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Should you tank mix fungicide with your herbicide or plant growth regulator?

By Sheri Strydhorst, M.Sc., Ph.D., P.Ag., Agronomy Research Specialist | Alberta Wheat and Barley Commissions

Many cereal growers have considered applying, or have applied, a sub-lethal rate of fungicide (i.e. half rate of Tilt/propiconazole) tank-mixed with herbicide at early growth stages. This practice is considered a convenient, one-pass operation for weed and disease management with relatively low cost. However, previous studies generally support the finding that fungicide applications at herbicide timings do not result in a yield benefit. There are also new questions about the value of tank mixing plant growth regulators (PGRs) with fungicides to reduce the number of passes growers make over the field. However, the value of fungicide applications at this time is not well documented.

The Research

The Alberta Wheat Commission, along with Alberta Innovates and Saskatchewan Wheat Development Commission recently funded research to look at the value of early season fungicide applications.  Six fungicide treatments were evaluated at eight site-years across Alberta in 2018 and 2019 to determine the optimum time for a single fungicide application. The treatments included early fungicide applications at BBCH 22-23 (herbicide timing), early to mid-season application at BBCH 30-32 (PGR timing), ‘traditional’ timing at BBCH 39-45 (flag leaf), head timing at BBCH 61-63 (fusarium head blight timing) and compared with a non-treated control. Experiments were conducted with the CWRS wheat cultivars ‘AAC Brandon’ and ‘AAC Viewfield’, which are commonly grown and have intermediate resistance to leaf spot diseases. The study findings and details are available at Asif et al. (2021).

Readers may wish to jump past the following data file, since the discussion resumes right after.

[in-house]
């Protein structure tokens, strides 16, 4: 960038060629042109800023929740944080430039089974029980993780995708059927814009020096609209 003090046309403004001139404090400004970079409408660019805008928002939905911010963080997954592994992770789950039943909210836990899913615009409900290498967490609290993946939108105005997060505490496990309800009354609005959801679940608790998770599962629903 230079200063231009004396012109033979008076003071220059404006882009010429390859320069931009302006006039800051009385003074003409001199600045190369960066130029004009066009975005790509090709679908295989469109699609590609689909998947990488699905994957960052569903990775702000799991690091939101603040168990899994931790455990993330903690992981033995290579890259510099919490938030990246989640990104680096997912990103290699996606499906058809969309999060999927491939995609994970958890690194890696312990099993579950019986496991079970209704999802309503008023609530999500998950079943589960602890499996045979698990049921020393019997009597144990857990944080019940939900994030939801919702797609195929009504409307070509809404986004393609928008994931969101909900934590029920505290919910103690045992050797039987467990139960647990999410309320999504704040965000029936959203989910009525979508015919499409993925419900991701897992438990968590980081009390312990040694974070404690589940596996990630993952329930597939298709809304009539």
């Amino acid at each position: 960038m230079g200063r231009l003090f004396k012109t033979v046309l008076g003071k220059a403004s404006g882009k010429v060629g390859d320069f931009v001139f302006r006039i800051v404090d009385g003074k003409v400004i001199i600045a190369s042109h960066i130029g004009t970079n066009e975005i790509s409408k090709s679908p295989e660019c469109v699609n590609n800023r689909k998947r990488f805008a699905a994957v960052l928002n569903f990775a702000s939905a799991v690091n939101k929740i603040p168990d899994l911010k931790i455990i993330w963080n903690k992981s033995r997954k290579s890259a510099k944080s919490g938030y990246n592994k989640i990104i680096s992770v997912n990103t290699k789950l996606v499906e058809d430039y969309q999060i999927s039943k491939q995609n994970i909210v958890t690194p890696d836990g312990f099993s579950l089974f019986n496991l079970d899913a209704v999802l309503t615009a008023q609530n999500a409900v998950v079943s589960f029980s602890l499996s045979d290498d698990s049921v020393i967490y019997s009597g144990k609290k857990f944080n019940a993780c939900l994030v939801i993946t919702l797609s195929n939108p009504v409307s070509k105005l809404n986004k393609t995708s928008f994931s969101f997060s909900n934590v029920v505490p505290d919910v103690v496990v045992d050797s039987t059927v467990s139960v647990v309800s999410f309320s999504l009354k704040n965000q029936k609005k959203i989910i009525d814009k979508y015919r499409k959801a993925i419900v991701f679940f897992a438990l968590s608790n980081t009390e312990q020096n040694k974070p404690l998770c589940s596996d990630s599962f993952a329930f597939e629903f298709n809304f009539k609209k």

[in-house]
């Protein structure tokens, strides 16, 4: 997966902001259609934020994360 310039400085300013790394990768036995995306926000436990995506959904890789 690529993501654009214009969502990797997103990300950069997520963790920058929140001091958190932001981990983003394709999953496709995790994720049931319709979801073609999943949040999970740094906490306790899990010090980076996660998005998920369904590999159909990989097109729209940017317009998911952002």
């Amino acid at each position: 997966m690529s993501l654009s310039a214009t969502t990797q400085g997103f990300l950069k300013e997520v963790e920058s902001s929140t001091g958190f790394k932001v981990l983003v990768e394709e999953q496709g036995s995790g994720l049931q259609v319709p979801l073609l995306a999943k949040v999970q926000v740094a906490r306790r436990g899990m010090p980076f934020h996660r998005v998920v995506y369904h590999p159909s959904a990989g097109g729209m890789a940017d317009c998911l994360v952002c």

Disease Levels Resulting from Early Season Fungicide Applications  

The fungicide treatments at herbicide timing and the non-treated control had the highest leaf spot disease severities in early to mid-August. The fungicide treatments at herbicide and PGR timing had 54% and 42%, respectively, higher leaf spot disease severity compared with the flag leaf fungicide treatment. These results are consistent with previous Saskatchewan research from Duczek and Jones-Flory (1994). The result suggested that producers should avoid early fungicide applications at herbicide and PGR timing, as they do not result in significantly lower disease levels compared with the non-treated control. In addition to not effectively controlling disease later in the growing season, fungicide applications at herbicide and PGR timing may contribute to the development of fungicide resistance. 

Yield Benefits Resulting from Early Season Fungicide Applications  

There were no significant yield differences between the non-treated control and fungicide applications at herbicide timing (BBCH 22-23) or fungicide timing (BBCH 30-32). Although tank mixing fungicides with herbicides or PRGs can reduce application costs, the lack of yield benefit reported in this research indicates that there is no economic benefit to these practices. 


The most economically beneficial practices were fungicide applications at flag leaf timing (BBCH 39-45) or Fusarium head blight timing (BBCH 61-63) when environmental conditions [higher relative humidity (65.4-74.0%) and an average 273 mm of precipitation] were conducive for disease development. Tank mixing fungicides with herbicides or PGRs is not recommended due to:

  • poor end-of-season disease control compared with a flag leaf timing fungicide application 
  • lack of significant yield response
  • lack of economic returns
  • possibility for this practice to contribute to the development of fungicide resistance


Duczek, L. J. and Jones-Flory, L. L. 1994. Effect of timing of propiconazole application on foliar disease and yield of irrigated spring wheat in Saskatchewan from 1990 to 1992. Can J. Plant Sci. 74: 205-207.

Asif M., Strydhorst S., Strelkov S.E., Terry A., Harding M.W., Feng J., Yang RC. 2021. Evaluation of disease, yield and economics associated with fungicide timing in Canadian Western Red Spring Wheat. Can. J. Plant Sci. Accepted Jan 26, 2021.